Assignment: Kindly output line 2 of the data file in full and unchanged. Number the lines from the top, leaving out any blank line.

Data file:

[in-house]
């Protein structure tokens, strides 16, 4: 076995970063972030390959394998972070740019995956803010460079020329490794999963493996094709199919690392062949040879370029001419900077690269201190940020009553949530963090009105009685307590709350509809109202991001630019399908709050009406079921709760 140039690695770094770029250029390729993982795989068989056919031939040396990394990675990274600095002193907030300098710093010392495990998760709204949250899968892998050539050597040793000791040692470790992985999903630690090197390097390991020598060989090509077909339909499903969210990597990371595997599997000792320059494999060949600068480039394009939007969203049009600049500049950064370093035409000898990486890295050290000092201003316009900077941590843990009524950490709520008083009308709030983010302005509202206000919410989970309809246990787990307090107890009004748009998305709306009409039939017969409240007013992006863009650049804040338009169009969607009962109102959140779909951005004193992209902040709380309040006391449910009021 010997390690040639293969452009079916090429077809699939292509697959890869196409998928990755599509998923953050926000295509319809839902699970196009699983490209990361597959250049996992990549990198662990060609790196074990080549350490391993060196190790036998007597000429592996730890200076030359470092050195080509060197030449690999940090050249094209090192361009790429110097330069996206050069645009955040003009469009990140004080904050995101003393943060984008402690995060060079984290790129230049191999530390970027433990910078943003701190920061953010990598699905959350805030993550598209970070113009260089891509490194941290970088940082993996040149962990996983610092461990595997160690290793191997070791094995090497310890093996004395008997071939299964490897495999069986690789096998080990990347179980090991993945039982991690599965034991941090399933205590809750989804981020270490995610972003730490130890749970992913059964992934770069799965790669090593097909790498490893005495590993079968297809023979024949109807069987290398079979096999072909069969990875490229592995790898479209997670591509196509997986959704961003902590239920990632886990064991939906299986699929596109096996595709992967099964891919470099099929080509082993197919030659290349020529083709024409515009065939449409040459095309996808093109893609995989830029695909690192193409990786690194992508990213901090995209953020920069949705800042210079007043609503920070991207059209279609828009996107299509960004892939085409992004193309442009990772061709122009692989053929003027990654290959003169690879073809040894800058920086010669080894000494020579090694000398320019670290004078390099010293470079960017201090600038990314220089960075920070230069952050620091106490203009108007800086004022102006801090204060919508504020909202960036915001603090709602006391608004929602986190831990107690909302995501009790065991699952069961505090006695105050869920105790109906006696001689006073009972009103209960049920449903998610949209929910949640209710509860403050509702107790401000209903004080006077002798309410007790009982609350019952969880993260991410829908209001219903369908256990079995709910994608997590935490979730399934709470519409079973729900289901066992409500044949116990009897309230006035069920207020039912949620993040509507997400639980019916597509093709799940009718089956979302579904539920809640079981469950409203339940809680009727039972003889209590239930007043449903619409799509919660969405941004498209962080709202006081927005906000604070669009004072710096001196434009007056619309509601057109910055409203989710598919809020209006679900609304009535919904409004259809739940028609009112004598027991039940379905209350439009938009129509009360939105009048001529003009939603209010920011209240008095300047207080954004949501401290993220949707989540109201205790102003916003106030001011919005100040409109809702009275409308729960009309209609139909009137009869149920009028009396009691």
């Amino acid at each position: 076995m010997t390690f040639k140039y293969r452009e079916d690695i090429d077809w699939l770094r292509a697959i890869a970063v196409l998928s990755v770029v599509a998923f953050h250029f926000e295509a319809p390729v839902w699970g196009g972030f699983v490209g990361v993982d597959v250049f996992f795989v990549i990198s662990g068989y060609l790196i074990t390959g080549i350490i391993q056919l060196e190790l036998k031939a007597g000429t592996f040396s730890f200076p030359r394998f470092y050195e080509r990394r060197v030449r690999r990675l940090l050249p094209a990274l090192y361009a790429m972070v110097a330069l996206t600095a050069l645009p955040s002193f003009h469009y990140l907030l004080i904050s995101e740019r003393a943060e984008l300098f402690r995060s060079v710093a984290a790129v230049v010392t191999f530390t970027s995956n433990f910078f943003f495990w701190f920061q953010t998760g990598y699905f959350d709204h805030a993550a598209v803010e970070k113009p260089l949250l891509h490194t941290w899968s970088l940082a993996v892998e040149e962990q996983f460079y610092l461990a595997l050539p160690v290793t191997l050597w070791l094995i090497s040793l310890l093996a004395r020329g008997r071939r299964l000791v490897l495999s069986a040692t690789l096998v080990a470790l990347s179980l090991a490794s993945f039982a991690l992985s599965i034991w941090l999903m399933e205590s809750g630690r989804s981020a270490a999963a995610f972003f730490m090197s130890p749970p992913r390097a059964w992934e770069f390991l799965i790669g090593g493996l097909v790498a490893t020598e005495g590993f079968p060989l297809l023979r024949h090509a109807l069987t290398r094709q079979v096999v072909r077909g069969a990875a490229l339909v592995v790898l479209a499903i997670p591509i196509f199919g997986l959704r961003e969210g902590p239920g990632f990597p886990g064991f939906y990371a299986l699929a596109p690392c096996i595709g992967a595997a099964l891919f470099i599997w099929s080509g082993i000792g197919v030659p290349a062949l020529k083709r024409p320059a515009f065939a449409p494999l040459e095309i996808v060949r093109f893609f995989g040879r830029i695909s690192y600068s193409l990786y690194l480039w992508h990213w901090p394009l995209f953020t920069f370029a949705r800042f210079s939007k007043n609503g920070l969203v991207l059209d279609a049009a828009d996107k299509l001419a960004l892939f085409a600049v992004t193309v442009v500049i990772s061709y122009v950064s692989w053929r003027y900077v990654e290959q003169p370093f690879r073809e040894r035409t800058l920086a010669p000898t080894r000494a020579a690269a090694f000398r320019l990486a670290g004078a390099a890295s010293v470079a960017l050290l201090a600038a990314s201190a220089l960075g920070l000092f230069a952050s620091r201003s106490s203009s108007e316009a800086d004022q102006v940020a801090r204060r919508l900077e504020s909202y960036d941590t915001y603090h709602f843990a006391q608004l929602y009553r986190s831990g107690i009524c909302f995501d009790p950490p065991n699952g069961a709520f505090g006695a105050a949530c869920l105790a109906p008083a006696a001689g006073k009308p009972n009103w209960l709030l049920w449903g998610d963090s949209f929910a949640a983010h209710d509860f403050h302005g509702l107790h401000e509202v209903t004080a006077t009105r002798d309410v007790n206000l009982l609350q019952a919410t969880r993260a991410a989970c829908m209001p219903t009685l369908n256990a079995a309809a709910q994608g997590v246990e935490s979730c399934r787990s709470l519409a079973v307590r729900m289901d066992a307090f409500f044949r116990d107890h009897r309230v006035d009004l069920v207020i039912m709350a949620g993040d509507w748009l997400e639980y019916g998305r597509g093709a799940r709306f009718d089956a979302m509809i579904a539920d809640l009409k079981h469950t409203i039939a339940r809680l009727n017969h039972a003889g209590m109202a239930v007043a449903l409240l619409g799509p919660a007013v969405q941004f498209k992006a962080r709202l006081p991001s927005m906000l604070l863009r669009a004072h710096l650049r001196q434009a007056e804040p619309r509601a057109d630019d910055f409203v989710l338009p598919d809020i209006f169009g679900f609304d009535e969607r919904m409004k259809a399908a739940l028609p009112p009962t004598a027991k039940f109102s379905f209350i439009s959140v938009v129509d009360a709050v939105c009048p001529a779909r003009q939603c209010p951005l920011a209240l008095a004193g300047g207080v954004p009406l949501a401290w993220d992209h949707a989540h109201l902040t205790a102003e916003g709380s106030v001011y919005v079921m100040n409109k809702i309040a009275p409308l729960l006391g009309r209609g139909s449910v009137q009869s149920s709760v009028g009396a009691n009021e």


């Protein structure tokens, strides 16, 4: 076995970063972030390959394998972070740019995956803010460079020329490794999963493996094709199919690392062949040879370029001419900077690269201190940020009553949530963090009105009685307590709350509809109202991001630019399908709050009406079921709760 140039690695770094770029250029390729993982795989068989056919031939040396990394990675990274600095002193907030300098710093010392495990998760709204949250899968892998050539050597040793000791040692470790992985999903630690090197390097390991020598060989090509077909339909499903969210990597990371595997599997000792320059494999060949600068480039394009939007969203049009600049500049950064370093035409000898990486890295050290000092201003316009900077941590843990009524950490709520008083009308709030983010302005509202206000919410989970309809246990787990307090107890009004748009998305709306009409039939017969409240007013992006863009650049804040338009169009969607009962109102959140779909951005004193992209902040709380309040006391449910009021 010997390690040639293969452009079916090429077809699939292509697959890869196409998928990755599509998923953050926000295509319809839902699970196009699983490209990361597959250049996992990549990198662990060609790196074990080549350490391993060196190790036998007597000429592996730890200076030359470092050195080509060197030449690999940090050249094209090192361009790429110097330069996206050069645009955040003009469009990140004080904050995101003393943060984008402690995060060079984290790129230049191999530390970027433990910078943003701190920061953010990598699905959350805030993550598209970070113009260089891509490194941290970088940082993996040149962990996983610092461990595997160690290793191997070791094995090497310890093996004395008997071939299964490897495999069986690789096998080990990347179980090991993945039982991690599965034991941090399933205590809750989804981020270490995610972003730490130890749970992913059964992934770069799965790669090593097909790498490893005495590993079968297809023979024949109807069987290398079979096999072909069969990875490229592995790898479209997670591509196509997986959704961003902590239920990632886990064991939906299986699929596109096996595709992967099964891919470099099929080509082993197919030659290349020529083709024409515009065939449409040459095309996808093109893609995989830029695909690192193409990786690194992508990213901090995209953020920069949705800042210079007043609503920070991207059209279609828009996107299509960004892939085409992004193309442009990772061709122009692989053929003027990654290959003169690879073809040894800058920086010669080894000494020579090694000398320019670290004078390099010293470079960017201090600038990314220089960075920070230069952050620091106490203009108007800086004022102006801090204060919508504020909202960036915001603090709602006391608004929602986190831990107690909302995501009790065991699952069961505090006695105050869920105790109906006696001689006073009972009103209960049920449903998610949209929910949640209710509860403050509702107790401000209903004080006077002798309410007790009982609350019952969880993260991410829908209001219903369908256990079995709910994608997590935490979730399934709470519409079973729900289901066992409500044949116990009897309230006035069920207020039912949620993040509507997400639980019916597509093709799940009718089956979302579904539920809640079981469950409203339940809680009727039972003889209590239930007043449903619409799509919660969405941004498209962080709202006081927005906000604070669009004072710096001196434009007056619309509601057109910055409203989710598919809020209006679900609304009535919904409004259809739940028609009112004598027991039940379905209350439009938009129509009360939105009048001529003009939603209010920011209240008095300047207080954004949501401290993220949707989540109201205790102003916003106030001011919005100040409109809702009275409308729960009309209609139909009137009869149920009028009396009691």